• angiotensin II;
  • blood pressure;
  • brain;
  • hypertension;
  • losartan;
  • statins;
  • stress;
  • vasopressin


  1. Brain angiotensin (Ang) II and vasopressin play important roles in the neurogenic regulation of the circulatory system, such as in cardiovascular responses to stress. Recently, it has become evident that the positive effects of statins are not limited to their lipid-lowering actions; for example, it has been found that statins interact with angiotensin peptides.
  2. In the present study we tested the hypothesis that simvastatin affects haemodynamic responses to air-jet stress and intracerebroventricular infusions of vasopressin and AngII. We maintained 12-week-old male Sprague-Dawley rats either on tap water (control) or on water containing simvastatin (20, 40 or 60 mg/L) for 4 weeks. Subsequently, we measured arterial blood pressure and heart rate (HR) at baseline and after air-jet stress or intracerebroventricular infusions over 30 s of 10 ng AngII, 20 ng vasopressin or their antagonists (10 μg losartan and 400 ng d(CH2)5[Tyr(Me)2,Ala-NH29] vasopressin, respectively).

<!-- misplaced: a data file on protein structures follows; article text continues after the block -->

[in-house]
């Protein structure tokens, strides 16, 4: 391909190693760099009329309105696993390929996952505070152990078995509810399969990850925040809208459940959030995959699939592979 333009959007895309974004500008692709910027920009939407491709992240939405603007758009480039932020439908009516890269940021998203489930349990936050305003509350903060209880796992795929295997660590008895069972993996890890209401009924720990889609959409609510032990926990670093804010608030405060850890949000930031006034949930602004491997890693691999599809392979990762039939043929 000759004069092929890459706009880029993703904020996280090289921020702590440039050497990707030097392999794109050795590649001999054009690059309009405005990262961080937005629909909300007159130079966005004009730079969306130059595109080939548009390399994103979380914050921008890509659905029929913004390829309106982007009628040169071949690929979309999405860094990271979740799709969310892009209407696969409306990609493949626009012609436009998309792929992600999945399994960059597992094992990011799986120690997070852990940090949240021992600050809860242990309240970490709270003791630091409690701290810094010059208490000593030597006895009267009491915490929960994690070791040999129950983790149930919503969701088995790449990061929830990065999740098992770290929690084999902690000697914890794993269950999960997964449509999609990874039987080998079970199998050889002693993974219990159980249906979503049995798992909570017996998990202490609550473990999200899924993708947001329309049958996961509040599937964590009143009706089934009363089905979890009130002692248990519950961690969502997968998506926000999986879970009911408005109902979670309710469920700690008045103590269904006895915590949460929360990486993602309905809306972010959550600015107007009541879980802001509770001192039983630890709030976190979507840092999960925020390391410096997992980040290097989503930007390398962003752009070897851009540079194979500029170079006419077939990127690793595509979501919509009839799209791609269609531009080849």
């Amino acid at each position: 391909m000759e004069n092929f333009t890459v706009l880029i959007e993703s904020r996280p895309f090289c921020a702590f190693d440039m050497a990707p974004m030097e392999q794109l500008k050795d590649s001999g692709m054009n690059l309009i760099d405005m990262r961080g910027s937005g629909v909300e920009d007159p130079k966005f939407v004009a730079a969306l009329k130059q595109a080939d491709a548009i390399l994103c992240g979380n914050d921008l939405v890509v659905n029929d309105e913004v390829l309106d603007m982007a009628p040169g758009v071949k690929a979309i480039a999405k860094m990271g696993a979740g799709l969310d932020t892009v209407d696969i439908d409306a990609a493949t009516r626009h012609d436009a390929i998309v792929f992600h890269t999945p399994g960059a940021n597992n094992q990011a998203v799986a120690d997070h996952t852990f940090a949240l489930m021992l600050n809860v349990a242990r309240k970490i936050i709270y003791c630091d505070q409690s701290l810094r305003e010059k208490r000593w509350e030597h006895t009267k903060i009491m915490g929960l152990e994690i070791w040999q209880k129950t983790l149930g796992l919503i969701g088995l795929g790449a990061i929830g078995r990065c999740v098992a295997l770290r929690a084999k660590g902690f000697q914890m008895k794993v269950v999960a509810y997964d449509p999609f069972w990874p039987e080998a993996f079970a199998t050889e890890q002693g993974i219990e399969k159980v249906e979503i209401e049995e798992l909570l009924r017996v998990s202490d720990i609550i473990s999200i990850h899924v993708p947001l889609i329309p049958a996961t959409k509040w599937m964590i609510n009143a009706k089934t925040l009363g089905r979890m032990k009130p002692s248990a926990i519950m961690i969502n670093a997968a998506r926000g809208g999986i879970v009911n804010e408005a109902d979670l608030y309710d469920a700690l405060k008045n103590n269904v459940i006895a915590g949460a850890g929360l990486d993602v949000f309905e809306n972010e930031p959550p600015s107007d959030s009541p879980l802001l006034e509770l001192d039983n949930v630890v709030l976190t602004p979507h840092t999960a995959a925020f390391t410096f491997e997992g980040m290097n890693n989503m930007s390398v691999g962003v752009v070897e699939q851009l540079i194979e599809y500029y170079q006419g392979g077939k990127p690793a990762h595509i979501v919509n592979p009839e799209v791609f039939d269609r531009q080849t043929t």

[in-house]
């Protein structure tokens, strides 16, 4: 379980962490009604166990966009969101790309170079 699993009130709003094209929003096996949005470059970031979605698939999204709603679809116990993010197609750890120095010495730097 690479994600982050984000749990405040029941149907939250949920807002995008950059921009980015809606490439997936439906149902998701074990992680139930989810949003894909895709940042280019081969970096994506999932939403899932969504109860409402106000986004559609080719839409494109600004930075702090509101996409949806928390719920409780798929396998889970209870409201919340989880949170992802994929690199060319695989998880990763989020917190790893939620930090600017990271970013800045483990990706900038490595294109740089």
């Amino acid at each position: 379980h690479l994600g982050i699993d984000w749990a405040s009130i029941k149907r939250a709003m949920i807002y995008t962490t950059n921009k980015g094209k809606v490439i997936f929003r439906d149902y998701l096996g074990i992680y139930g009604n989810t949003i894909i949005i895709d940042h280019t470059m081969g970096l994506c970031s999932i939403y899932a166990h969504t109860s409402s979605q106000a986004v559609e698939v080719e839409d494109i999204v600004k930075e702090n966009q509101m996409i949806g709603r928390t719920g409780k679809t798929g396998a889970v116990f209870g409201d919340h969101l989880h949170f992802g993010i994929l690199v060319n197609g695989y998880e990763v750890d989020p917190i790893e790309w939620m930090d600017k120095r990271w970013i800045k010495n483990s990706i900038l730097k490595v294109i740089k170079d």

3. There were no significant differences between the control and simvastatin groups in terms of baseline mean arterial blood pressure (MAP) and HR. In rats given 60 mg/L simvastatin, the hypertensive response to air-jet stress was significantly smaller than in controls, as was the increase in MAP in response to AngII. In contrast, there was no significant difference between the groups in terms of the hypertensive response to vasopressin.
  4. These findings show that simvastatin affects the hypertensive response to air-jet stress and provide evidence that statins may affect the brain's regulation of the circulatory system.